The Tibetan leader also called for a more 'holistic education' which should bring 'a sense of care and human love.' To the delight of the festival-goers, he asserted, 'Everyone has the right to achieve a happy life.'

The crowd wished him, 'Happy Birthday' for his 80th year; he responded by asking everyone 'to think seriously about how to create a happy world.'

On one side, you have London's changed attitude towards the Dalai Lama, mainly due to the heavy (economic and political) price paid earlier, and on the other side tens of thousands of 'common men,' cheering one of the most charismatic leaders of the planet, a man who speaks of human values such as compassion, non-violence and the oneness of humanity.

What can one conclude, except that there is a serious widening gap between the political leadership (anywhere in the world) and ordinary citizens.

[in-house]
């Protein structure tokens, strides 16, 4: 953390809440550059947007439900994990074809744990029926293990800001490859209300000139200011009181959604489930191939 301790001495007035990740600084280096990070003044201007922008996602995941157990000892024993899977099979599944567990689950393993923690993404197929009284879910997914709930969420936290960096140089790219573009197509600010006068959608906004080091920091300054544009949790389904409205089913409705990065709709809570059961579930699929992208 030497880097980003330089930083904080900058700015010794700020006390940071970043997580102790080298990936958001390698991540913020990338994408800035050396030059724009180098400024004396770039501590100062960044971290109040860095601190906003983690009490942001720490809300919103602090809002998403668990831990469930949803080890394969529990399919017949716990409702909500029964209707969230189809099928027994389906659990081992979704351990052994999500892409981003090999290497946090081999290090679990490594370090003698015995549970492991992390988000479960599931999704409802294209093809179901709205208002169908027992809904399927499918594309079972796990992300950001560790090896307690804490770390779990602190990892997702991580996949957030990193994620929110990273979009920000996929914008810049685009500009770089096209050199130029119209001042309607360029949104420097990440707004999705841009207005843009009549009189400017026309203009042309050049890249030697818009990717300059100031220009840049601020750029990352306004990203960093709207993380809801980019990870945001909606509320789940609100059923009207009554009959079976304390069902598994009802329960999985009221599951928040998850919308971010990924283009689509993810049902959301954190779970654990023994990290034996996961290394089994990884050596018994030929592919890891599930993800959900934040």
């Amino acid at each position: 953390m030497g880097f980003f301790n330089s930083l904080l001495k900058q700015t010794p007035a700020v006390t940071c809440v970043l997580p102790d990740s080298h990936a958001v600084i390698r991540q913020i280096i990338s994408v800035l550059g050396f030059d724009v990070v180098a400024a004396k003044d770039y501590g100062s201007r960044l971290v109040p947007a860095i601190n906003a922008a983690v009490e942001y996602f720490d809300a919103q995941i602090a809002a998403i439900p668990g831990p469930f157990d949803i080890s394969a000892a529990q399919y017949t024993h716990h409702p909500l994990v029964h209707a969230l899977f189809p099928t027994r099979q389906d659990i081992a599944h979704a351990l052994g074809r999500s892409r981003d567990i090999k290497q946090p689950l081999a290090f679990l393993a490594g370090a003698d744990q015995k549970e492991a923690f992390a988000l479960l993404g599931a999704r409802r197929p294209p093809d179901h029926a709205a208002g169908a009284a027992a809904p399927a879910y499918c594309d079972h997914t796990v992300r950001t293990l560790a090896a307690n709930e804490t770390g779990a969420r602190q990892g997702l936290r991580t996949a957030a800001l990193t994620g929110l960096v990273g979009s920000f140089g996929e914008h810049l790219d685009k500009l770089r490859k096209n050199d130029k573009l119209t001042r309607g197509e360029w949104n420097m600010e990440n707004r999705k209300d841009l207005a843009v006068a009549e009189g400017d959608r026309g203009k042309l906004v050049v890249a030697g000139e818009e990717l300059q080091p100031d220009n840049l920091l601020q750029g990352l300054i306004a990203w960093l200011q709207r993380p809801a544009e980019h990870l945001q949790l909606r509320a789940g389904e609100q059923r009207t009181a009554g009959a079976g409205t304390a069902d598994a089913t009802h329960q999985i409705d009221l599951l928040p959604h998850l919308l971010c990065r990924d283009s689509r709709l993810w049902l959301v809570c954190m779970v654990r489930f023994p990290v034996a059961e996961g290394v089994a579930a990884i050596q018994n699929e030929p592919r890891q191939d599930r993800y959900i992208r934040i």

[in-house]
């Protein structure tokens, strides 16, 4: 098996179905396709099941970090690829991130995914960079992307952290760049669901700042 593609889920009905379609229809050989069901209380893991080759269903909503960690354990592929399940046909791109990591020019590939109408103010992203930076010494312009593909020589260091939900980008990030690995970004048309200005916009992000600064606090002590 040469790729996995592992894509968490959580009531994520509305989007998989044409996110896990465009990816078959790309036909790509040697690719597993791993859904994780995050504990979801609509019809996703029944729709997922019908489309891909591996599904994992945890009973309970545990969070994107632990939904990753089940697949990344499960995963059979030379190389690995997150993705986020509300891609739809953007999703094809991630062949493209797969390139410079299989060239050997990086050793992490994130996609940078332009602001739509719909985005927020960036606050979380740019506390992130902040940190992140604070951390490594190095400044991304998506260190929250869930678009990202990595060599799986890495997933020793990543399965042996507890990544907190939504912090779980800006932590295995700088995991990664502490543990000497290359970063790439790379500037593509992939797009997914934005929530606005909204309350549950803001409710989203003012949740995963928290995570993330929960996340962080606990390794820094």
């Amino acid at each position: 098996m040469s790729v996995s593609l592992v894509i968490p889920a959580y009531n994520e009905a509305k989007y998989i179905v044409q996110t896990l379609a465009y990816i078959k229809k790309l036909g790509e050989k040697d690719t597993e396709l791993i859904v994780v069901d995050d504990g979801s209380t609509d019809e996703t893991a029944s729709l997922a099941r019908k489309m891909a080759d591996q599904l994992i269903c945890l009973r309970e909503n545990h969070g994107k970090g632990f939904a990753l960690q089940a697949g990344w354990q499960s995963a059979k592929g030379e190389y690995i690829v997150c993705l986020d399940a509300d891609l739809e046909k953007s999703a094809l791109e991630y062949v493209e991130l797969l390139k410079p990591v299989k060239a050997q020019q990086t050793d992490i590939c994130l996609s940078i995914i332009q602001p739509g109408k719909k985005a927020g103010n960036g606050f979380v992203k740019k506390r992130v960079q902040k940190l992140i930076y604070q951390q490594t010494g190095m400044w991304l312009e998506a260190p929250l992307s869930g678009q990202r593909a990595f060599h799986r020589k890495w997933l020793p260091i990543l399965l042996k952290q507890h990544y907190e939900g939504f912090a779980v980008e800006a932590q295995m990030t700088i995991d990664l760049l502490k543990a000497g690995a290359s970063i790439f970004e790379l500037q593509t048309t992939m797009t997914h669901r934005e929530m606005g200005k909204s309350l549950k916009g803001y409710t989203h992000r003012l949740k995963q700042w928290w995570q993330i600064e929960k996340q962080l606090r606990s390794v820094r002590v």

My first encounter

This reminds me of the first time I met the Nobel Peace Prize Laureate (of course, at that time, there was no question of a Nobel Prize).

It was in 1972, at the hill station of Dharamsala, where the Dalai Lama had been relocated by the Government of India after his flight from Tibet in 1959.

The Lama was truly a 'simple' monk. I remember him, walking from his 'Palace' to the School of Buddhist Dialectics to check on the ongoing construction. He was accompanied by one or two attendants and a security officer. No advance notice, no heavy security, just a smiling monk, looking after the rehabilitation of his people, particularly his monks.

Everyone could approach him and bow down to receive his blessings. Over the years, his popularity increased. He still smiles, but he is now under Z+ security cover, making him more difficult to approach.